Writing and Writer’s Workshops

The dog ate my homework.
The dog ate my homework.

I have a writer’s workshop coming up soon, so I’ve been going through my notes and reminding myself of what it is I wish to convey and how to best go about communicating it to my students. I can’t stand waffling and hot air, so I tend to give very short very concentrated workshops. They last a week maximum (sometimes in the case of workshops given to schools, the week is spread out in little pieces over a month or more) I don’t tend to focus on ‘voice’ or ‘finding your story’ or any of the other more esoteric subjects. My aim is simply to bring the participants back to the basics and to have them build themselves up from that base level, a piece at a time, until they’ve explored what it is they are writing and how they are writing it.

Often folks turn up with their own work in hand (sometimes entire novels) thinking that they are joining a critique group. I hate to see the disappointment in their faces when they realise that they are not going to have the chance to share their baby with the class. It’s a very understandable disappointment. Writing is possibly the loneliest job in the world and sometimes the need to share is so bad it hurts. But at my workshops, I’m not trying to provide a critique group for anyone’s work-in-progress.* What I am trying to do is provide the tools that will get a writer through the frustration and floundering that often comes with writing a novel length piece of fiction.

I come away from every one of these workshops refreshed, with a renewed sense of purpose about my own work and a clearer idea of where I’m going. Even with (almost) nine novels under my belt I need to be reminded how to step back. I need to be reminded that writing is always going to be hard work, but that I can do it if I just keep a clear vision of what I’m trying to say. I need to be reminded to practice what I preach in other words. :)

I also come away with the knowledge that at least one person has sat through the entire thing going this sh*t is for beginners, man. I’m so much better than this, what the f**k am I doing here? They never fully engage with the exercises, never give themselves over to the core of what the workshop is about, because in their mind they’ve gone past needing to think about the fundamentals. They’re usually one of the folks who have an unfinished novel under their arm on the way in and a scowl on their face on the way out. I don’t blame them for the scowl, they just pissed away their fees and wasted a whole lot of their time – and mine – because they came to the workshop wanting only one thing; someone to read their work and tell them that they’re great.

The truth is, though, no-one can do that for you! For every person who tells you that your work is great there will be another who will tell you that it is not. And in a way they’ll both be right because quality is subjective. Maybe your work is great, maybe it’s not. But there is absolutely no one in the world who can make that distinction for you. Only you know what it is you want to achieve with your work and only you can achieve it.** The last thing a writer needs – especially someone struggling to find their feet – is to listen to all the conflicting voices yammering at them as to what will and won’t make their work ‘great’.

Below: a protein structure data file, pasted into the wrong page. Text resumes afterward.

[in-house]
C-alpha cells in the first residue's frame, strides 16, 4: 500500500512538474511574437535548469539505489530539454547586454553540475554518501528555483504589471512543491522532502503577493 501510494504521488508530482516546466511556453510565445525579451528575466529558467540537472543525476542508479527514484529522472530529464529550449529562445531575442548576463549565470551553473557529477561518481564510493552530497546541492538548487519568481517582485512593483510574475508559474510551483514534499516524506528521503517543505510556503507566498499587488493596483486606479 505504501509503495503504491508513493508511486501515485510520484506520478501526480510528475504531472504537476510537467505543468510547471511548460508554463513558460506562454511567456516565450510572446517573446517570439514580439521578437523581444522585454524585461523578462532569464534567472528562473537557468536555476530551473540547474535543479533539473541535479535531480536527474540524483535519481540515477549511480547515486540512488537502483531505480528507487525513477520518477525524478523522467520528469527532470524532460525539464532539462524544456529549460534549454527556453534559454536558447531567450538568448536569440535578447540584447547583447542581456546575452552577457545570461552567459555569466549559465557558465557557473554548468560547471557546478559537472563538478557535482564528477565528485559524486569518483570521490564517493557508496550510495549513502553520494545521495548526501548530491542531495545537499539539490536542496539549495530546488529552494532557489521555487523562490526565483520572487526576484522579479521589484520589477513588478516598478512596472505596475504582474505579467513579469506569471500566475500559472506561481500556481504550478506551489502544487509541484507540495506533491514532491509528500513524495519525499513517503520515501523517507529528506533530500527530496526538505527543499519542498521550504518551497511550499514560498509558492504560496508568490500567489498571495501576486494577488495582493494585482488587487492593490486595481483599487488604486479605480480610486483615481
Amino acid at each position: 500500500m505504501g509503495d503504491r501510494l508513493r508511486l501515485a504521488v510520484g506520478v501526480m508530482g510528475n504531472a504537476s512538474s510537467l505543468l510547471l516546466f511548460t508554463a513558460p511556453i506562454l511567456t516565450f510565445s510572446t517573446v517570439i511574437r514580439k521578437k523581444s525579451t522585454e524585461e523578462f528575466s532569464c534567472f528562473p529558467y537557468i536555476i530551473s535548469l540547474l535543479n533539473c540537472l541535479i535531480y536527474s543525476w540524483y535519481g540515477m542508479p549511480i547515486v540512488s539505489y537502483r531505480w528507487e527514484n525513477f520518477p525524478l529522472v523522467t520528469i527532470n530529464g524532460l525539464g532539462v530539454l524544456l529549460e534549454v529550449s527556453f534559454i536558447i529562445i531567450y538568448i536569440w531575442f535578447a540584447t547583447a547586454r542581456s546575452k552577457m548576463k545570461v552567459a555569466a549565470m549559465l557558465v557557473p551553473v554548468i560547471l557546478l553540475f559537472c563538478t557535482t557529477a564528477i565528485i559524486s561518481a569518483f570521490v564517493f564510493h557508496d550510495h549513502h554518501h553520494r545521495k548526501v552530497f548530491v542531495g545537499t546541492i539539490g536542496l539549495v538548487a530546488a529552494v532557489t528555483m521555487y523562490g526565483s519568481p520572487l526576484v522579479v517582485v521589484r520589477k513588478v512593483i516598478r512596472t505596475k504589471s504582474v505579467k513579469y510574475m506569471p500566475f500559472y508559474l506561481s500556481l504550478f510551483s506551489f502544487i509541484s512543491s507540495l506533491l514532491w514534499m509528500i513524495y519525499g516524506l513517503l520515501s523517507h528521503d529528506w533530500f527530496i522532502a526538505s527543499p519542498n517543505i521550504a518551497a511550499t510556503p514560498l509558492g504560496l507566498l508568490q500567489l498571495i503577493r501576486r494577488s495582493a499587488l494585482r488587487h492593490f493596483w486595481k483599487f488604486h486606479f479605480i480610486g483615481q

But I can tell you what every single fiction writer does need, regardless of genre, regardless of style, regardless of ambition:

You need to know what it is you are writing. (Seriously – It’s very easy to lose sight of what you’re doing when you’re 100k into what could possibly be a 300k work and you’ve seven plot threads, nine character arcs, four main themes, your taxes are due, your kid is failing school and your boss just told you they’re thinking of laying off half the work force.)

You need to know how to take what is in your head and communicate it to the reader.

You need to know your characters inside out.

You need to know your plot inside out.

And then you need the balls to just keep going – to just keep ploughing through to the end: through all the self-doubt, through all the financial hardships, through all the confusion and frustration and hair-tearing arrrghhhhh that is part and parcel of every single work worth writing.

That’s what my workshops are about. After that it’s all subjective. After that it’s all business and marketing and stuff other than writing. And that’s a whole different ball game.

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* I don’t think that a good crit is possible within the confines of one week – even a very intensive week – especially not a week in which ten or twelve other writers are all hoping to get the same level of insight into their present story. For an ongoing insight into your WIP your best bet is to join a writing group (if you believe in them that is. Personally, and this will get me hung in some quarters, I’m not so sure of the benefits. So many writing groups turn into talking shops or style tyrannies that sometimes I wonder whether they do more harm than good. But I digress …).back to top

**This is not to suggest that you block your ears to criticism and carry on regardless. But you do need a good filter to help you sift the constructive from the destructive. And then a strong knowledge of where your work is going in order to help you use the constructive properly. You have to ask yourself very carefully ‘in what way does this crit apply to what I am doing?’ or ‘are they offering a solution that really solves my problem or are they sensing a different flaw in the work that they can’t articulate?’ Learning to decode and utilise good criticism needs an essay all to itself (and is also something I address in the workshops).back to top